A new report from Harvard’s Pathways to Prosperity Project contends that our nation’s strategy for secondary education places too much emphasis on a single career pathway—graduating from a four-year college—while losing sight of the myriad well-paying, skilled careers that require something other than a four-year degree. “The ‘college for all’ rhetoric that has been so much a part of the current education reform movement needs to be significantly broadened to become a ‘post-high-school credential for all’,” the report says.
While 70 percent of high school graduates go on to college, only 56 percent of those who enroll attain a bachelor’s degree after six years, the report says. Even more disturbing is the large number of high school dropouts. President Obama highlighted the concern about the dropout rate in a 2009 speech:
Three-quarters of the fastest-growing occupations require more than a high school diploma. And yet, just over half of our citizens have that level of education. We have one of the highest high school dropout rates of any industrialized nation.According to the Organization for Economic Cooperation and Development (OECD), the average high school graduate rate for OECD nations is 80 percent. In the United States, however, the average is 70 percent. Some 1.3 million students in U.S. public schools drop out each year. Why are so many students leaving school? The Pathways to Prosperity Project cites a key factor.
Too many can’t see a clear, transparent connection between their program of study and tangible opportunities in the labor market.In the same 2009 speech, President Obama emphasized the need for post-high school education, while making it clear that a four-year college isn’t the only way to go.
I ask every American to commit to at least one year or more of higher education or career training. This can be community college or a four-year school; vocational training or an apprenticeship. …Dropping out of high school is no longer an option. It’s not just quitting on yourself, it’s quitting on your country.The Pathways to Prosperity Project believes that the solution to improving America’s education system lies in developing a broader vision that incorporates multiple potential career pathways—including those requiring training at two-year educational institutions or vocational schools—and an expanded role for employers in support these new pathways.
Some argue that turning away from the goal of college for all would mean that the United States is giving up its quest to regain a leadership position in educational achievement. However, that may depend on how one defines educational achievement. With millions of Americans out of work, and those with high school diplomas or less finding fewer jobs open to them than in the past, perhaps the dual goals of making individuals more employable and meeting the real needs of today’s marketplace should take priority.
Pursuing something other than a four-year degree after high school doesn’t mean settling for less. For example, the Pathways to Prosperity Project found that graduates of the best two-year schools often earn more than some of their counterparts who have four-year degrees.
Nor can college graduates meet all the needs of employers. In the nuclear industry, for example, public awareness of nuclear industry jobs is limited to engineering. However, the industry also needs people to fill skilled craft positions such as welders, technicians, operators and security professions, as well as degreed engineers.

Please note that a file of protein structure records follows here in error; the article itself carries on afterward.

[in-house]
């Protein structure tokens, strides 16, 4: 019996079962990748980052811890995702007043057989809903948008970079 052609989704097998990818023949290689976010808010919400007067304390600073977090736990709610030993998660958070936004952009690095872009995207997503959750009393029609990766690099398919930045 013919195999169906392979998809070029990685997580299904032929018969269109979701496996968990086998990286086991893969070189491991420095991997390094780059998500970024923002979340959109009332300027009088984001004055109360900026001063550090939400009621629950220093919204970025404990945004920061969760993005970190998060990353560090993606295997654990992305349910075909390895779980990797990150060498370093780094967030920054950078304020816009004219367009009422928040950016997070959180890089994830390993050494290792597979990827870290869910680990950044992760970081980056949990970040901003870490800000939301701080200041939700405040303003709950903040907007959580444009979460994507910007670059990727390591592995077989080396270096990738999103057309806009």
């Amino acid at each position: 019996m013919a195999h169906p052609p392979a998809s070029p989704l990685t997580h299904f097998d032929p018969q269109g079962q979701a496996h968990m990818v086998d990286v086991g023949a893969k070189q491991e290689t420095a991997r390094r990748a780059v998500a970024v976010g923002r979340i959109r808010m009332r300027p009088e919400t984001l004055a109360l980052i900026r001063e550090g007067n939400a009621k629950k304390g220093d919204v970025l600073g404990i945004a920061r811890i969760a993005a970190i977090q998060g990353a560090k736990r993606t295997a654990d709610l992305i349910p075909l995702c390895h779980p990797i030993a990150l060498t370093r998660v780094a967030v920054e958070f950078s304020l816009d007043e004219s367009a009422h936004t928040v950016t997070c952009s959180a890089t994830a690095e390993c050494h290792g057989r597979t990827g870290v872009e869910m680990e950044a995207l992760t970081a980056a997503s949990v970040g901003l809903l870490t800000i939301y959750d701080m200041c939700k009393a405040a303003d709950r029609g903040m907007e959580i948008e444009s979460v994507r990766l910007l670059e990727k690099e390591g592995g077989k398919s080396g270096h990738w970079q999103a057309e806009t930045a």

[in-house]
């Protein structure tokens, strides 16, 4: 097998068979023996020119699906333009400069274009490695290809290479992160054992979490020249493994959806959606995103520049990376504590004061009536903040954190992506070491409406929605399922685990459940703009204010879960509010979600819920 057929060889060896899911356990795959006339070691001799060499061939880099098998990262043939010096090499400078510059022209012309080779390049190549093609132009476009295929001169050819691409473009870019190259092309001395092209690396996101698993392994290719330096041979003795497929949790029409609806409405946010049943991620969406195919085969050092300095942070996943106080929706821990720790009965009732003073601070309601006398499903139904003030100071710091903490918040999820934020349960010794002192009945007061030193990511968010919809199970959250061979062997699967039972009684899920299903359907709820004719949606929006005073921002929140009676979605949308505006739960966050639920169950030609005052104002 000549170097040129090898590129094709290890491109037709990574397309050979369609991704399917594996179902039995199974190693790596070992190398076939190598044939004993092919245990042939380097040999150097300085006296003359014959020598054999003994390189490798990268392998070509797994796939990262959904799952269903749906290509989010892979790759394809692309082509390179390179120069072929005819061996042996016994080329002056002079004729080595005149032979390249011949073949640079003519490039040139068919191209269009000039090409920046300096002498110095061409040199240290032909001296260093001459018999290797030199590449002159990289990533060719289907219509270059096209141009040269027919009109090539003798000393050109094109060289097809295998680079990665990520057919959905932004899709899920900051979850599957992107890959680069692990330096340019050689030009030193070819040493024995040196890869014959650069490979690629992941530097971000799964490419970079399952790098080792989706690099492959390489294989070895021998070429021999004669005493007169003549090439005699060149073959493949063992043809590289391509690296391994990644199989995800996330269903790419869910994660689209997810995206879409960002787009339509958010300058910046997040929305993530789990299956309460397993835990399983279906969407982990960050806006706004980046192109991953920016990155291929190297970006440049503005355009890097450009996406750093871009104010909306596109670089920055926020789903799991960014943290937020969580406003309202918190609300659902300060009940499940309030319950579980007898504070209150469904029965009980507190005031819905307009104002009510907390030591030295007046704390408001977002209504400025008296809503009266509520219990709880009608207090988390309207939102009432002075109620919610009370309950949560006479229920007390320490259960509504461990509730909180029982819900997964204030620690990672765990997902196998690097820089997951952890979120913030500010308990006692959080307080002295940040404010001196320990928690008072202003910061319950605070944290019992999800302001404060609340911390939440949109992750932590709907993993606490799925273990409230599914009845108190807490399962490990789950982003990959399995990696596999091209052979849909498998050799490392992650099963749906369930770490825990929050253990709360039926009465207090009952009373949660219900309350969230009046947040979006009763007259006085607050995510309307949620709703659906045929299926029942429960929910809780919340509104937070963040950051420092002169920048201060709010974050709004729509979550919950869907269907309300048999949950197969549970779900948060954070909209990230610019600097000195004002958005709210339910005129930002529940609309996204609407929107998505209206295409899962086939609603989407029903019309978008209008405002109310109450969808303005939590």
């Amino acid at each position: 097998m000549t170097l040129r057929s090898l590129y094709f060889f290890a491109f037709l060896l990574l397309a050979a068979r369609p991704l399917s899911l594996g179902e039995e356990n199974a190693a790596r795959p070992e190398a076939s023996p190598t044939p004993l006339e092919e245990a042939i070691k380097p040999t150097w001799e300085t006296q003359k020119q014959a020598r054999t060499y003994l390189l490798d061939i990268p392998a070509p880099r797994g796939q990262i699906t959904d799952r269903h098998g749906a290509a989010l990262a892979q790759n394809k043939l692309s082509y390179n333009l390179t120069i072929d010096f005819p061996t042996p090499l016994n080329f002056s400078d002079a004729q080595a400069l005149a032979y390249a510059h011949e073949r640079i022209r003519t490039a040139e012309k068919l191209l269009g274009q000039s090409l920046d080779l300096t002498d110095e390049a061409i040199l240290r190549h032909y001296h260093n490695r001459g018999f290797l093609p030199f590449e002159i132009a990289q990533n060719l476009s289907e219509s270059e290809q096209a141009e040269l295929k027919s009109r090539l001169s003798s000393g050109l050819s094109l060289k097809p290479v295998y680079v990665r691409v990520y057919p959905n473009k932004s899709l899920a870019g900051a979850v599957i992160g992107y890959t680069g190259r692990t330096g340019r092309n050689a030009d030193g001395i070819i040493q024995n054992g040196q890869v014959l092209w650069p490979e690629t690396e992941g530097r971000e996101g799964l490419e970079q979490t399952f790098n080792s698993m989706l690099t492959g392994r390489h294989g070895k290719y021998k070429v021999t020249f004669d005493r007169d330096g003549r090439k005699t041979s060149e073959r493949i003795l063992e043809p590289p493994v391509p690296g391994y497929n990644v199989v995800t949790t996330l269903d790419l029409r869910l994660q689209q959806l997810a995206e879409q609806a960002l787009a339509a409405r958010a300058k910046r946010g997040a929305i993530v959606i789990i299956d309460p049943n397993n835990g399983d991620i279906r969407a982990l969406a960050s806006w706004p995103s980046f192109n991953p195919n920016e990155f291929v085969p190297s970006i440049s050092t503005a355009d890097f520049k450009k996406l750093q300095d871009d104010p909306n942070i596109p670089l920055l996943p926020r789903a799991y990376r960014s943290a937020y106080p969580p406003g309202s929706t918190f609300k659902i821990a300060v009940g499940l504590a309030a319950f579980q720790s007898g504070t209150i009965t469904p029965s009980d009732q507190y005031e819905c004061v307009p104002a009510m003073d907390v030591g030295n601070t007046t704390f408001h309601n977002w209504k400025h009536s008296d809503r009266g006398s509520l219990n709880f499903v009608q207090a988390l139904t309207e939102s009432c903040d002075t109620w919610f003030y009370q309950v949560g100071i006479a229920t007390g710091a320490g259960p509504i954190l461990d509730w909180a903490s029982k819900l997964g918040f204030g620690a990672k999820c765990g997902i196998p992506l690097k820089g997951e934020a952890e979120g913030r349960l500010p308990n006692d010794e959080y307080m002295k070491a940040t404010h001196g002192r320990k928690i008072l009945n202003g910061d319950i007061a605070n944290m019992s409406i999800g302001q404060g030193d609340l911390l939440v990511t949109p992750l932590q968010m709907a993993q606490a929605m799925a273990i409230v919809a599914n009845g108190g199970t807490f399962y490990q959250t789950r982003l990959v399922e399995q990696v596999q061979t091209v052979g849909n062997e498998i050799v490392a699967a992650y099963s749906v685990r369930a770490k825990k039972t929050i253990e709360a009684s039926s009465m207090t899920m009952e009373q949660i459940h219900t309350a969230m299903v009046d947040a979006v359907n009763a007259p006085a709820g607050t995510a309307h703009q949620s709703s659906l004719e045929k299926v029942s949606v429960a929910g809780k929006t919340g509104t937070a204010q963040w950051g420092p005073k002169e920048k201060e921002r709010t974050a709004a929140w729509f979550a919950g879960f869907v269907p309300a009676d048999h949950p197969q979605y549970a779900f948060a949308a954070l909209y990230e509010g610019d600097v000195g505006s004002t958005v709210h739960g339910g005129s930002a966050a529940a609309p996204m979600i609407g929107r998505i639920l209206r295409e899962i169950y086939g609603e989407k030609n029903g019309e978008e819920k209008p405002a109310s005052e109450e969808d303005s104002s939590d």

The nuclear industry expects to replace as many as 38 percent of all workers by 2014 as a result of retirements and other attrition. Existing nuclear power plants and new plants under development will require a skilled work force. President Obama’s call for greater use of clean energy sources during his Jan. 25 State of the Union Address will help support the growth of jobs throughout the energy sector.
Tonight, I challenge you to join me in setting a new goal: By 2035, 80 percent of America’s electricity will come from clean energy sources. Some folks want wind and solar. Others want nuclear, clean coal and natural gas. To meet this goal, we will need them all, and I urge Democrats and Republicans to work together to make it happen.The nuclear industry is so concerned about the availability of technicians and skilled craft workers that it has developed a program to partner selected two-year educational institutions with companies in the nuclear industry to prepare young people for jobs as maintenance technicians, chemistry technicians, radiation protection technicians and non-licensed operators.
Part of the project involved developing a nationally recognized uniform curriculum guide that specifies the learning objectives required in each of these fields. Industry partners work with two-year educational institutions to choose one or more specialties, rather than trying to teach all of them. Graduates will be ready to enter nuclear industry jobs with little need for additional training, other than site-specific matters. The industry is working to align the number of graduates these programs turn out and the jobs available to them when they complete their training.
The nuclear power plant uniform curriculum program is part of a broader electric power industry effort to develop the work force of the future, coordinated through the Center for Energy Workforce Development. In addition, the Get Into Energy website provides information for those interested in careers in the energy industry.